Yet where is Nobody Knows hitting me much more than I would ever have thought on the spot? I knew for a fact that there was something more especially within the way he establishes the family, always there for one another especially at a time that has come so unexpected for them, one which they have been unprepared for. Akira Fukushima, as played by the Cannes Best Actor Award-winning Yuya Yagira, is a responsible child who overcomes the most difficult results of such an event by transforming himself into an adult, a father figure for the children who are illegally living inside of the home. I look at myself in the mirror, and I can never find myself prepared to take on such duties, for the many times in which my parents have told me that it is best to prepare for the unexpected. It breaks my heart all the more when I look at how much is Akira doing for his siblings because I can never put myself in this position on the spot, for I know I would have failed so easily – and at this point of my life I’m merely caught within a realm that is so full of uncertainty just everywhere I go.
Maybe there might have been something even more at hand that Kore-eda was tackling in Nobody Knows that ultimately left it to carry such a devastating impact upon myself. It became clear from Akira’s uttering towards the selfishness of his mother, especially after the dire situation in which she has left her children living within, for they are not occupying the area inside of legal circumstances. Nobody Knows assures one of hope, even at a time that could endanger the lives of human beings who are clearly unready for the bigger world outside of them. For Nobody Knows is a film about sticking together, something that every last one of his child actors have captured so splendidly, giving the film such a great emotional resonance. When I look upon these children, I feel there is something about myself to which I want to improve, for the fact that they still remain intact only moves me all the more especially with how Kore-eda handles their stories and mistakes with such honesty. Suddenly, during the film’s final moments, a song plays, sung by the actress who plays a mini-market teller whom Akira has met – hinting towards a greater thematic significance. I tear up.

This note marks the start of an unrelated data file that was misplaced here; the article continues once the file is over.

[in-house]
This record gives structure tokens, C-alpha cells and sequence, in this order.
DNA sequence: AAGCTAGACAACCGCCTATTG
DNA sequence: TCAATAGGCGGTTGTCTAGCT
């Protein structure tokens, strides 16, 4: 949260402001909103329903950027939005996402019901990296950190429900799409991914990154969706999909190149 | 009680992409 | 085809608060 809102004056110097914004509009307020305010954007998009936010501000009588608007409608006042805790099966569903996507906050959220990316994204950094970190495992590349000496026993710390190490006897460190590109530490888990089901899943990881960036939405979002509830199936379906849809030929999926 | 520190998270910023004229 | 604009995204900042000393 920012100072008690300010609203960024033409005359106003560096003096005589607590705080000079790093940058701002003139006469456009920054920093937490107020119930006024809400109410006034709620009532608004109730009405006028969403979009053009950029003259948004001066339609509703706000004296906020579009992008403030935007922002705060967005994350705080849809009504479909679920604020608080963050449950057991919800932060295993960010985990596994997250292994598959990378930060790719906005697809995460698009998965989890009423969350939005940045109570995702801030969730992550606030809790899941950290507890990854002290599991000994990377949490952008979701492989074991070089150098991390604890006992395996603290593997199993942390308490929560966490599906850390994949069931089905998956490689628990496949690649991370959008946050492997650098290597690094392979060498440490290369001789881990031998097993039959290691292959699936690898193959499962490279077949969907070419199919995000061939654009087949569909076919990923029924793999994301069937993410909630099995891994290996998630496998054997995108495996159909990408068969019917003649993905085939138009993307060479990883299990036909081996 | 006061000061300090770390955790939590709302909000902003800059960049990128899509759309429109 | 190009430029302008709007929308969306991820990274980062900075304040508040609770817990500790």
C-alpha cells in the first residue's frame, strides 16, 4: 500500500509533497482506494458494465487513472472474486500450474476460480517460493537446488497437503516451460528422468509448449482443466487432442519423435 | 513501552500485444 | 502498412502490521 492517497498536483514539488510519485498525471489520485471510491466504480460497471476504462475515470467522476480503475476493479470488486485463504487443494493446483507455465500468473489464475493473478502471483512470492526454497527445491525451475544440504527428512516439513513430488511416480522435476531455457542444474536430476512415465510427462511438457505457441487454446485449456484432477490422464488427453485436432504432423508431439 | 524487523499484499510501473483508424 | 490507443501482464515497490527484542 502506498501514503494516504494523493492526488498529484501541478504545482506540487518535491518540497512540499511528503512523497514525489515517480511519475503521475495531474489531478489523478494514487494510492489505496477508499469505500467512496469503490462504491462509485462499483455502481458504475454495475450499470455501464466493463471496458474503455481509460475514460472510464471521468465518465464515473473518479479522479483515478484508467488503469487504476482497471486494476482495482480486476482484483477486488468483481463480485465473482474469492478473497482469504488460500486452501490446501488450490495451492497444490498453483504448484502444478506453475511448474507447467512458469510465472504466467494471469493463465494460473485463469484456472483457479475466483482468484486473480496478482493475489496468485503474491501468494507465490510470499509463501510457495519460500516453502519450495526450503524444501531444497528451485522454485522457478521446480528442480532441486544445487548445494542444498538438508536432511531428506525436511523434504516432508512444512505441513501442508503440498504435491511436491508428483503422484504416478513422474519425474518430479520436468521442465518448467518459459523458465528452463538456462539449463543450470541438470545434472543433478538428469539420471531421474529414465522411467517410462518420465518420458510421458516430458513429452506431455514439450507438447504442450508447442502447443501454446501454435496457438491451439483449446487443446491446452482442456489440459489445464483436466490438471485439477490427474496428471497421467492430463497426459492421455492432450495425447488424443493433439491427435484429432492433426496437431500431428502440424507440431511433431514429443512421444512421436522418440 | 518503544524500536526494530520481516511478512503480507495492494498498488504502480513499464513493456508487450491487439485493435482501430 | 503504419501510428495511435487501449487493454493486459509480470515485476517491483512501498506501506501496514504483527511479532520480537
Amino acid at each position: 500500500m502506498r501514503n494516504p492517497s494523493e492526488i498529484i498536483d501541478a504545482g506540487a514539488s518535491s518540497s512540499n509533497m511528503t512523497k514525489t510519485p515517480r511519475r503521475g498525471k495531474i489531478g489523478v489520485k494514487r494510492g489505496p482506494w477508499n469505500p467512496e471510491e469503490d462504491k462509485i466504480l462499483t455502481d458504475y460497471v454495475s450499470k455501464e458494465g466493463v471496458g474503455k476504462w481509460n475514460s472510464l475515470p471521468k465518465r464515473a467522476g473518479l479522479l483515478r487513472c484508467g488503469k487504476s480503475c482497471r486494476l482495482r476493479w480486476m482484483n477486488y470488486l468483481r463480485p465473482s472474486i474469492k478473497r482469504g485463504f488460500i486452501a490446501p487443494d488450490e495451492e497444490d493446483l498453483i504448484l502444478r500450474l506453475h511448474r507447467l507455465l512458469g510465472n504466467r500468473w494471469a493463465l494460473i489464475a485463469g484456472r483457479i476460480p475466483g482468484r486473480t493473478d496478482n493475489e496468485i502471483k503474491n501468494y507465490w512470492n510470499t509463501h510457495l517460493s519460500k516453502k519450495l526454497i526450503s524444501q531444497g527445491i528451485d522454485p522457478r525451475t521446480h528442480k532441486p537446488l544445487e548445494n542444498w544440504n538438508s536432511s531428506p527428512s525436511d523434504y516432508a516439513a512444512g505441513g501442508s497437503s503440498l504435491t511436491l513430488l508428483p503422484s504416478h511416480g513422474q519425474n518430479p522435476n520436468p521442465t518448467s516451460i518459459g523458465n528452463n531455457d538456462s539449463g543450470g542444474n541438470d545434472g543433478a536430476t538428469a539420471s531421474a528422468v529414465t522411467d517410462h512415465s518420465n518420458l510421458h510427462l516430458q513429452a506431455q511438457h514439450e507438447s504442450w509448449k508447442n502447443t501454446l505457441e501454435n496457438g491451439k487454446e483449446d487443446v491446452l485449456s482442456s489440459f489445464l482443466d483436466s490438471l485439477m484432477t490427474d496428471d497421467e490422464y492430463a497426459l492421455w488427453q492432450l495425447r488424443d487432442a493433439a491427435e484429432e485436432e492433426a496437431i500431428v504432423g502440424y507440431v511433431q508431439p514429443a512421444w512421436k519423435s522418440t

As everything becomes clearer to myself, maybe there was a power that Hirokazu Kore-eda had left behind which was channeling what Yasujiro Ozu had always created inside of his most powerful works. Without a doubt, this film goes down as one of the most depressing cinematic experiences that one can encounter within this century, one that got to me much more than I would have ever expected – one that just startled me, because the title already hints at how the power had come in. Nobody Knows is a film about trying to find hope at a time where nobody knows how it can ever be found, or where it can be sought. A distressing experience that I only urge people to seek out at least once in their lifetime – truly something that would make the term “heartbreaking” sound like a mere understatement. But maybe I don’t even know myself, I’m just in too much of a wreck after this. So I leave behind another wreck of all the praises I can give to Kore-eda for Nobody Knows, because deep down, I just don’t know myself.
Watch the trailer right here.
All images via IFC Films.
Directed by Hirokazu Kore-eda
Screenplay by Hirokazu Kore-eda
Produced by Hirokazu Kore-eda
Starring Yuya Yagira, Ayu Kitaura, Hiei Kimura, Momoko Shimizu, Hanae Kan, You
Release Year: 2004
Running Time: 130 minutes